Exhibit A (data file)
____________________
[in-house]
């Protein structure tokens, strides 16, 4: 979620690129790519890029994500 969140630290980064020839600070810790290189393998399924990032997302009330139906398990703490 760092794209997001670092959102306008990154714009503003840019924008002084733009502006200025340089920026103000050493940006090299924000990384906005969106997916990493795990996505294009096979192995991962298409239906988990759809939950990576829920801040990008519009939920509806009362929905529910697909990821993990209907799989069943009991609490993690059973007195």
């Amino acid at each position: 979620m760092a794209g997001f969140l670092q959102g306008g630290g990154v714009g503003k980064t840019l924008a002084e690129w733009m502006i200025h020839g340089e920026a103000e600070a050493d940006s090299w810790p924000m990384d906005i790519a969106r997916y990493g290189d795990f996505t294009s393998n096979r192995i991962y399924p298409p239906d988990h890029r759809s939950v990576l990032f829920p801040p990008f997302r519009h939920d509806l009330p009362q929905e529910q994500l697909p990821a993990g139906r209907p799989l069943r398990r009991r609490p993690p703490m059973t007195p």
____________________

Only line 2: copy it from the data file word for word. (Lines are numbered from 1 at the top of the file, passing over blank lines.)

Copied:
């Protein structure tokens, strides 16, 4: 979620690129790519890029994500 969140630290980064020839600070810790290189393998399924990032997302009330139906398990703490 760092794209997001670092959102306008990154714009503003840019924008002084733009502006200025340089920026103000050493940006090299924000990384906005969106997916990493795990996505294009096979192995991962298409239906988990759809939950990576829920801040990008519009939920509806009362929905529910697909990821993990209907799989069943009991609490993690059973007195």